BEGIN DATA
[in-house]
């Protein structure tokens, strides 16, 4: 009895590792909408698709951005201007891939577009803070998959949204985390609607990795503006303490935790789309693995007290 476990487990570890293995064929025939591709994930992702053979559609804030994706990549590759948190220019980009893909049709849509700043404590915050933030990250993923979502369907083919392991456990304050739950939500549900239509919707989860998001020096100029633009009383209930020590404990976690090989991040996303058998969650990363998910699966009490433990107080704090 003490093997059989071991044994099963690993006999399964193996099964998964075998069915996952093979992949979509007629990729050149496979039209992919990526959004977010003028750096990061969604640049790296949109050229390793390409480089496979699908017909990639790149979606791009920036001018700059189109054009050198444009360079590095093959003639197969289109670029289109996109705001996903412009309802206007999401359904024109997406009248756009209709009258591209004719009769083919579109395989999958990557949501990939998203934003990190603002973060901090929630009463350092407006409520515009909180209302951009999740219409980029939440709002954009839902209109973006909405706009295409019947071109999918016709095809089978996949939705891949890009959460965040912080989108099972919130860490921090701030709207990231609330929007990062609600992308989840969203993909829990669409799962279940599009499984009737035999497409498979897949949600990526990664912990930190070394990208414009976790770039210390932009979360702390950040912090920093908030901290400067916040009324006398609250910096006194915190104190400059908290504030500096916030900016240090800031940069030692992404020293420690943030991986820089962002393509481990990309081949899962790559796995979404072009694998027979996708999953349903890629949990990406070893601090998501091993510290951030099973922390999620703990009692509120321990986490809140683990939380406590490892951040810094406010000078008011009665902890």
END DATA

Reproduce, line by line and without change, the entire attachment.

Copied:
[in-house]
């Protein structure tokens, strides 16, 4: 009895590792909408698709951005201007891939577009803070998959949204985390609607990795503006303490935790789309693995007290 476990487990570890293995064929025939591709994930992702053979559609804030994706990549590759948190220019980009893909049709849509700043404590915050933030990250993923979502369907083919392991456990304050739950939500549900239509919707989860998001020096100029633009009383209930020590404990976690090989991040996303058998969650990363998910699966009490433990107080704090 003490093997059989071991044994099963690993006999399964193996099964998964075998069915996952093979992949979509007629990729050149496979039209992919990526959004977010003028750096990061969604640049790296949109050229390793390409480089496979699908017909990639790149979606791009920036001018700059189109054009050198444009360079590095093959003639197969289109670029289109996109705001996903412009309802206007999401359904024109997406009248756009209709009258591209004719009769083919579109395989999958990557949501990939998203934003990190603002973060901090929630009463350092407006409520515009909180209302951009999740219409980029939440709002954009839902209109973006909405706009295409019947071109999918016709095809089978996949939705891949890009959460965040912080989108099972919130860490921090701030709207990231609330929007990062609600992308989840969203993909829990669409799962279940599009499984009737035999497409498979897949949600990526990664912990930190070394990208414009976790770039210390932009979360702390950040912090920093908030901290400067916040009324006398609250910096006194915190104190400059908290504030500096916030900016240090800031940069030692992404020293420690943030991986820089962002393509481990990309081949899962790559796995979404072009694998027979996708999953349903890629949990990406070893601090998501091993510290951030099973922390999620703990009692509120321990986490809140683990939380406590490892951040810094406010000078008011009665902890």